The System Shock remake shows off the results of its 'staggering' work on dismemberment

Teaser art for the System Shock TV series.
(Image credit: Binge)

The New Year brings a new update from Nightdive Studios, developer of the upcoming System Shock remake. The post opens with confirmation that the game is due to arrive in March this year, which the studio had previously announced as a target: 

"This is not our first time announcing a tentative launch window," writes Nightdive, "but over the past few years much has changed: the scope and scale of the project has evolved dramatically and with [publisher] Prime Matter joining the project it’s enabled us to focus on quality-of-life improvements, bug fixing, and localization support—the last major steps towards releasing a game we’re all incredibly proud of".

Nightdive goes on to detail some of the areas of the game it's been focused on, including giving Citadel "a bit of a makeover" to suit the big finale, and adding some enemy variants to create new challenges in later levels. There's also a new enemy type which "is a call-back to an original we initially omitted, but decided to include". The accompanying video simply shows it being blown away and collapsing, so I'm not quite sure what kind of threat it poses.

There's a little look at Diego (a CEO who Shodan turns into a cyborg), some fancier weapon effects, and then the coup de grace: ludicrous levels of dismemberment.

"As you know dismemberment has been a high priority for us and every enemy is receiving a completely custom dismemberment model," writes Nightdive. "There are a lot of enemies and the amount of effort being spent on this is staggering". Staggering! Good pun.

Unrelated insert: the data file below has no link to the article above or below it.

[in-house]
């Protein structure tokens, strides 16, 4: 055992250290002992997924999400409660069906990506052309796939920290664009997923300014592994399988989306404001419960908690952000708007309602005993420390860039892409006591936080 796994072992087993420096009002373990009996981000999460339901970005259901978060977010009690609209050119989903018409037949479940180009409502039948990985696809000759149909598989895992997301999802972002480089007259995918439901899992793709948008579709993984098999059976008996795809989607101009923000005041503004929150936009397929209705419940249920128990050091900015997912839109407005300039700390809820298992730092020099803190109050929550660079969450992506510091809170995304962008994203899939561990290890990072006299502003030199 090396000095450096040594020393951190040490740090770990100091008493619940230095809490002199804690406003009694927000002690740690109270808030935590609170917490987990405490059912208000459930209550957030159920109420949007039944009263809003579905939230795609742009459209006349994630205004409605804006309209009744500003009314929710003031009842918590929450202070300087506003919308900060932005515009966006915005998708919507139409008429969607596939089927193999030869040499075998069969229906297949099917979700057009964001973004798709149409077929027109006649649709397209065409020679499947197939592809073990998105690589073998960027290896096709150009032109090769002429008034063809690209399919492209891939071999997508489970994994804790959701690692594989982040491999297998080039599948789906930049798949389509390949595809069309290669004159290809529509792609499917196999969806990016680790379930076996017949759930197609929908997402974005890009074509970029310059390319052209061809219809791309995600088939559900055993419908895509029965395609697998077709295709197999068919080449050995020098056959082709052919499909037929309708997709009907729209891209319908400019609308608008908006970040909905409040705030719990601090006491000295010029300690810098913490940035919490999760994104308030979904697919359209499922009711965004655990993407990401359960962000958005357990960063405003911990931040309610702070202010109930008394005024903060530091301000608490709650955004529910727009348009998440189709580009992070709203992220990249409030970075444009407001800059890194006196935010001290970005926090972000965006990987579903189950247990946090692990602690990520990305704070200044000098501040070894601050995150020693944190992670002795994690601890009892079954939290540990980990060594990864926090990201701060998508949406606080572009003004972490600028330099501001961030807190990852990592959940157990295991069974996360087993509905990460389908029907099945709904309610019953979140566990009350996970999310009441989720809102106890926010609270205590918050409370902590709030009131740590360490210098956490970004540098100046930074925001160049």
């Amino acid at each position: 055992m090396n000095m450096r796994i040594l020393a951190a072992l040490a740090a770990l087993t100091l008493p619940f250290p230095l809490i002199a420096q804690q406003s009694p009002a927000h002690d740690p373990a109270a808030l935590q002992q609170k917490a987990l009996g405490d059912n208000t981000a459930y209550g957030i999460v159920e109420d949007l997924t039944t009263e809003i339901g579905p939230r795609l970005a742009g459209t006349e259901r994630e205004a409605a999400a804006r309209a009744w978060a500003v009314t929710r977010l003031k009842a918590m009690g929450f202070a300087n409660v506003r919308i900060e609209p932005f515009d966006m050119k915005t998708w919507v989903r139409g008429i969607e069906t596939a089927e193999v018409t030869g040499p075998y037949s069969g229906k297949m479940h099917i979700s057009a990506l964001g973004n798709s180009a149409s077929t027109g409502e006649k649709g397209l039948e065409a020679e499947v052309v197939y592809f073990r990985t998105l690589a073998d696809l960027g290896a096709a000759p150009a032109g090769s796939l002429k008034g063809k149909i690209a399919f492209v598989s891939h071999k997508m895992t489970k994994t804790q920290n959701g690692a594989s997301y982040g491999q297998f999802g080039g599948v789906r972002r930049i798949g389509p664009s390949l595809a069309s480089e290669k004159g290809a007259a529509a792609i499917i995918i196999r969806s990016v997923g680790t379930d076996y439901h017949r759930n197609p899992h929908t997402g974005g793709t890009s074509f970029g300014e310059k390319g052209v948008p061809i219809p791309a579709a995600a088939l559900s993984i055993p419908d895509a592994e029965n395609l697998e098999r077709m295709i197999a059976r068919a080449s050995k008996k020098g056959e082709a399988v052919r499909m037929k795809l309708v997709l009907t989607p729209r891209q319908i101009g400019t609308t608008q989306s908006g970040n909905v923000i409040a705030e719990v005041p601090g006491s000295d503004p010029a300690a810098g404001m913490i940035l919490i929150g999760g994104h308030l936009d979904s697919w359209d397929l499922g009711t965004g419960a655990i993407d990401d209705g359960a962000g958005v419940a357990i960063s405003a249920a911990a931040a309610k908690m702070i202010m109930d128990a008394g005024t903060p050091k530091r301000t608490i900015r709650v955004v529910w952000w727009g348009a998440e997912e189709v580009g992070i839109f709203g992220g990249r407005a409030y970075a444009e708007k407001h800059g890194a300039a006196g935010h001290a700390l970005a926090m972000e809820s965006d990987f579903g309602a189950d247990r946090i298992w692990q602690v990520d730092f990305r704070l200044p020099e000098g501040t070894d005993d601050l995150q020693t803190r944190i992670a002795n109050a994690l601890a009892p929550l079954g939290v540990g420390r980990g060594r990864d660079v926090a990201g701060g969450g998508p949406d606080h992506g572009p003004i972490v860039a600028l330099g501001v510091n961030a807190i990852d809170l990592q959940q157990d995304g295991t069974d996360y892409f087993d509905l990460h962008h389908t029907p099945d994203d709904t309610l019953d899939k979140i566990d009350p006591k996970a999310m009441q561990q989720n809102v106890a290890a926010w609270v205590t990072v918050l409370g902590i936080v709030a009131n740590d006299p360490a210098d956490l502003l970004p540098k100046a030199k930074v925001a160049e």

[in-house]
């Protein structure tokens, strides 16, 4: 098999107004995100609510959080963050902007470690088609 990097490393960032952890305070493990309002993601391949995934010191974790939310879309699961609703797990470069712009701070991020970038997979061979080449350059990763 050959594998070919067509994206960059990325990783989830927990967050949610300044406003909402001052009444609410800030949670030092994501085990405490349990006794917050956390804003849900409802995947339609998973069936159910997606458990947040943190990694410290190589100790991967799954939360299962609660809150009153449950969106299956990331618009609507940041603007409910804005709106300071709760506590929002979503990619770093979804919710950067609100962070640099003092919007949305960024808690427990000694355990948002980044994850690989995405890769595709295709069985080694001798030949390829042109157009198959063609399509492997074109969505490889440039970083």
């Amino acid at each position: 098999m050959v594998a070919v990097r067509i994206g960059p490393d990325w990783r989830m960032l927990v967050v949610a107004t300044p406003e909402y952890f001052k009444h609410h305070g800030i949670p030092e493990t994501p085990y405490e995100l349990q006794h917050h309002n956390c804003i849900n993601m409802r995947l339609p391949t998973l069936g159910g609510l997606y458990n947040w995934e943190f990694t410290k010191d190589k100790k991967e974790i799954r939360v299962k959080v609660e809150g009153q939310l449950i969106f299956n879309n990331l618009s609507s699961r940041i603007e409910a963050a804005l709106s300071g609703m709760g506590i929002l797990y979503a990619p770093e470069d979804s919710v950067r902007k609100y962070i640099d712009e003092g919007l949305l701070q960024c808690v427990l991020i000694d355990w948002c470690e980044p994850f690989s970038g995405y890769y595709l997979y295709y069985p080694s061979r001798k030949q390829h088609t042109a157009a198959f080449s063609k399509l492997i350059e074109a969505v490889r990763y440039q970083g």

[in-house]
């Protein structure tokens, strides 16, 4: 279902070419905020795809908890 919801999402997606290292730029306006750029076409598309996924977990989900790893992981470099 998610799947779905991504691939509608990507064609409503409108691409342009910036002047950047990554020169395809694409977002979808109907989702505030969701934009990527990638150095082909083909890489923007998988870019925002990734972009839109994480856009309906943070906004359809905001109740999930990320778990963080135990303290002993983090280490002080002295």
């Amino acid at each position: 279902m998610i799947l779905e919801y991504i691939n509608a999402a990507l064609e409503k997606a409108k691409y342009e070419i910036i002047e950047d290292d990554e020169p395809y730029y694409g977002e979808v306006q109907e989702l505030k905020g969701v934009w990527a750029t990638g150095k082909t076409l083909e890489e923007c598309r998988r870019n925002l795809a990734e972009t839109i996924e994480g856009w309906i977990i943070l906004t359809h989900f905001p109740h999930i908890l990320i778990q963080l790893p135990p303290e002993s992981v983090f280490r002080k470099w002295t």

This is accompanied by a video of a bird-like enemy, which unfortunately can't be embedded but is viewable here, where the player first of all headshots the poor thing before individually shooting the wings, legs and other parts. Perhaps it's just me but this video is unintentionally quite amusing, though I imagine when playing seriously rather than trying to show off the tech this adds a great deal to the game's atmosphere.

The comments on this post are mixed, for two main reasons. One is that this is a game announced in 2016 that has suffered repeated delays, and those who backed it are now pissed: As one reply says, "how do I change my delivery address? I've moved four times since 2016." The second is that it began as a "faithful remake" and, whether positive or negative, Nightdive is definitely making substantial changes. 

The proof will be in the pudding with this one, though it speaks volumes that the studio is confident enough to say it will finally launch in two months. For what it's worth we took a look at the remake's arsenal not long ago, and found a lot to like, while the most recent trailer hit all the right notes.

Rich Stanton

Rich is a games journalist with 15 years' experience, beginning his career on Edge magazine before working for a wide range of outlets, including Ars Technica, Eurogamer, GamesRadar+, Gamespot, the Guardian, IGN, the New Statesman, Polygon, and Vice. He was the editor of Kotaku UK, the UK arm of Kotaku, for three years before joining PC Gamer. He is the author of a Brief History of Video Games, a full history of the medium, which the Midwest Book Review described as "[a] must-read for serious minded game historians and curious video game connoisseurs alike."